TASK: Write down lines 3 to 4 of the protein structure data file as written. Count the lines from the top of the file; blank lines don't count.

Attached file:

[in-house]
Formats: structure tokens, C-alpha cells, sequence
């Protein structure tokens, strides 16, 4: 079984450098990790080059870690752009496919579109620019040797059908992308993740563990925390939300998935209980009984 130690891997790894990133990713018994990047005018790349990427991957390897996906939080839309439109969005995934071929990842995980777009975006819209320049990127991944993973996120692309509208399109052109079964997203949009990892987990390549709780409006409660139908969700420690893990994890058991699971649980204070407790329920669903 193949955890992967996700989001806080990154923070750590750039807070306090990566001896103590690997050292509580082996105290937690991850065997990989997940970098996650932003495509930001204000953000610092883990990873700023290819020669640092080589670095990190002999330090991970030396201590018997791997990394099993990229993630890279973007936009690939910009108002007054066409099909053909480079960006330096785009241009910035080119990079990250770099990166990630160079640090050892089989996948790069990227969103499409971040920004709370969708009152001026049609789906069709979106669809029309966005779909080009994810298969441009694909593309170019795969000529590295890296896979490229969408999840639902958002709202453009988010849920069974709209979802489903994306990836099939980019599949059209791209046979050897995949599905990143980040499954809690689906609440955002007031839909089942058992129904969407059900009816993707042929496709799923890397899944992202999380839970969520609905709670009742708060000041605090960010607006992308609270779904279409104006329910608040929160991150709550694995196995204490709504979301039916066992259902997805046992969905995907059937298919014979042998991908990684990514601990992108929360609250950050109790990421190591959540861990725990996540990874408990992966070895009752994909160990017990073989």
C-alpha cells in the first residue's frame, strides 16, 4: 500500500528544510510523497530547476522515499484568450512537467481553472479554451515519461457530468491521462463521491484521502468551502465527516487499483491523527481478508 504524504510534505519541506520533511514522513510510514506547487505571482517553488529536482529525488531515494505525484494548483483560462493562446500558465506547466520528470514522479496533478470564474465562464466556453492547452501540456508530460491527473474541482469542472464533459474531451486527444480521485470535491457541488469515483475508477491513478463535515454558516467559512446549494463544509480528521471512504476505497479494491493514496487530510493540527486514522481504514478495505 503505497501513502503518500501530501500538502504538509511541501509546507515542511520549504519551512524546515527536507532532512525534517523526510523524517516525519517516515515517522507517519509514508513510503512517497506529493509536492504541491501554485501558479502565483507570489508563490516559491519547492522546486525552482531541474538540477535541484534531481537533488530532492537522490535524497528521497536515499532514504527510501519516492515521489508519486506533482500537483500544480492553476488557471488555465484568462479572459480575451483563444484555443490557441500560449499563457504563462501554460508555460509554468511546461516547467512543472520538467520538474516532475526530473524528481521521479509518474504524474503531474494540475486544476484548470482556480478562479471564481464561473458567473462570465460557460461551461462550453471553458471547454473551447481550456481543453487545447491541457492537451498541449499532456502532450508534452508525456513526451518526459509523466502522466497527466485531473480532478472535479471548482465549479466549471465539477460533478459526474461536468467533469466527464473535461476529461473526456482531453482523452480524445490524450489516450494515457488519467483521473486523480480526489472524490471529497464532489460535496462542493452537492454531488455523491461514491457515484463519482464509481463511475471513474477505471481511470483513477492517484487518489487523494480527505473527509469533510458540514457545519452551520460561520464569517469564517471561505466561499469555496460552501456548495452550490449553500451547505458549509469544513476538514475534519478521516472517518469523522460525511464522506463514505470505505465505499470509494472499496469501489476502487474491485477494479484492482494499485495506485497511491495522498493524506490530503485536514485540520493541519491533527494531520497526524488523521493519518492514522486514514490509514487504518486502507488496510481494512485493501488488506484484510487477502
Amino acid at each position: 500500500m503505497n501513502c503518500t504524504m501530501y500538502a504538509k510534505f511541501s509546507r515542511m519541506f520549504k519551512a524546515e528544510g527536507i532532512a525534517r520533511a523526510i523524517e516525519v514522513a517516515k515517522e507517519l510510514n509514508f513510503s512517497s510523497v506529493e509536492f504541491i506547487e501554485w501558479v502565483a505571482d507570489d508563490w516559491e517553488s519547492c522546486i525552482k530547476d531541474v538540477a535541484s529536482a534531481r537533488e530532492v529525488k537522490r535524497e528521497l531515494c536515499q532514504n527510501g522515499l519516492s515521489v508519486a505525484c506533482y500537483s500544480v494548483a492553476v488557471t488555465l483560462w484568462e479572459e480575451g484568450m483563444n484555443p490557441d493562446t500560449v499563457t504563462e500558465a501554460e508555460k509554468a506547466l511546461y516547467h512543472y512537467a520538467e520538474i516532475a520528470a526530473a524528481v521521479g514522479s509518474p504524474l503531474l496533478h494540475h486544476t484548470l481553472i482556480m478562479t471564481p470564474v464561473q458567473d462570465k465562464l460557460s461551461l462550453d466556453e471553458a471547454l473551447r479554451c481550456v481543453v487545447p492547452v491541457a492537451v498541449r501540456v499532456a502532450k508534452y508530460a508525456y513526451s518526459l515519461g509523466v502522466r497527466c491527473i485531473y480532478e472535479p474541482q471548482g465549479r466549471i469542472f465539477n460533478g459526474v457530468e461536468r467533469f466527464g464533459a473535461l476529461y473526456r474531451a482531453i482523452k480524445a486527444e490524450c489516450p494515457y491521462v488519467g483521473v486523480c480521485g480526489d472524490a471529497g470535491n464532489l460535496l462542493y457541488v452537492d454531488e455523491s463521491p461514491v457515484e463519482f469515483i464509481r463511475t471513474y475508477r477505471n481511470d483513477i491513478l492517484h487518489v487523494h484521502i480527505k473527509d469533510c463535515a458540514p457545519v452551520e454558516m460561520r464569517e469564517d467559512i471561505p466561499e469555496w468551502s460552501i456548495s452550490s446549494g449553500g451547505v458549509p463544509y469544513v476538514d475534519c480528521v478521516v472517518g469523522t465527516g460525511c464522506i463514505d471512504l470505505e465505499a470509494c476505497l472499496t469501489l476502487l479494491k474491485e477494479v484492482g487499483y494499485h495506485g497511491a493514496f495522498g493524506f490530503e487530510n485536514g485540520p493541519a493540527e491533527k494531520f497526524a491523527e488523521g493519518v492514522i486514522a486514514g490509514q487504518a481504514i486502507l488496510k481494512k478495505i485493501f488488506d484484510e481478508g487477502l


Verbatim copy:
């Protein structure tokens, strides 16, 4: 079984450098990790080059870690752009496919579109620019040797059908992308993740563990925390939300998935209980009984 130690891997790894990133990713018994990047005018790349990427991957390897996906939080839309439109969005995934071929990842995980777009975006819209320049990127991944993973996120692309509208399109052109079964997203949009990892987990390549709780409006409660139908969700420690893990994890058991699971649980204070407790329920669903 193949955890992967996700989001806080990154923070750590750039807070306090990566001896103590690997050292509580082996105290937690991850065997990989997940970098996650932003495509930001204000953000610092883990990873700023290819020669640092080589670095990190002999330090991970030396201590018997791997990394099993990229993630890279973007936009690939910009108002007054066409099909053909480079960006330096785009241009910035080119990079990250770099990166990630160079640090050892089989996948790069990227969103499409971040920004709370969708009152001026049609789906069709979106669809029309966005779909080009994810298969441009694909593309170019795969000529590295890296896979490229969408999840639902958002709202453009988010849920069974709209979802489903994306990836099939980019599949059209791209046979050897995949599905990143980040499954809690689906609440955002007031839909089942058992129904969407059900009816993707042929496709799923890397899944992202999380839970969520609905709670009742708060000041605090960010607006992308609270779904279409104006329910608040929160991150709550694995196995204490709504979301039916066992259902997805046992969905995907059937298919014979042998991908990684990514601990992108929360609250950050109790990421190591959540861990725990996540990874408990992966070895009752994909160990017990073989």
C-alpha cells in the first residue's frame, strides 16, 4: 500500500528544510510523497530547476522515499484568450512537467481553472479554451515519461457530468491521462463521491484521502468551502465527516487499483491523527481478508 504524504510534505519541506520533511514522513510510514506547487505571482517553488529536482529525488531515494505525484494548483483560462493562446500558465506547466520528470514522479496533478470564474465562464466556453492547452501540456508530460491527473474541482469542472464533459474531451486527444480521485470535491457541488469515483475508477491513478463535515454558516467559512446549494463544509480528521471512504476505497479494491493514496487530510493540527486514522481504514478495505 503505497501513502503518500501530501500538502504538509511541501509546507515542511520549504519551512524546515527536507532532512525534517523526510523524517516525519517516515515517522507517519509514508513510503512517497506529493509536492504541491501554485501558479502565483507570489508563490516559491519547492522546486525552482531541474538540477535541484534531481537533488530532492537522490535524497528521497536515499532514504527510501519516492515521489508519486506533482500537483500544480492553476488557471488555465484568462479572459480575451483563444484555443490557441500560449499563457504563462501554460508555460509554468511546461516547467512543472520538467520538474516532475526530473524528481521521479509518474504524474503531474494540475486544476484548470482556480478562479471564481464561473458567473462570465460557460461551461462550453471553458471547454473551447481550456481543453487545447491541457492537451498541449499532456502532450508534452508525456513526451518526459509523466502522466497527466485531473480532478472535479471548482465549479466549471465539477460533478459526474461536468467533469466527464473535461476529461473526456482531453482523452480524445490524450489516450494515457488519467483521473486523480480526489472524490471529497464532489460535496462542493452537492454531488455523491461514491457515484463519482464509481463511475471513474477505471481511470483513477492517484487518489487523494480527505473527509469533510458540514457545519452551520460561520464569517469564517471561505466561499469555496460552501456548495452550490449553500451547505458549509469544513476538514475534519478521516472517518469523522460525511464522506463514505470505505465505499470509494472499496469501489476502487474491485477494479484492482494499485495506485497511491495522498493524506490530503485536514485540520493541519491533527494531520497526524488523521493519518492514522486514514490509514487504518486502507488496510481494512485493501488488506484484510487477502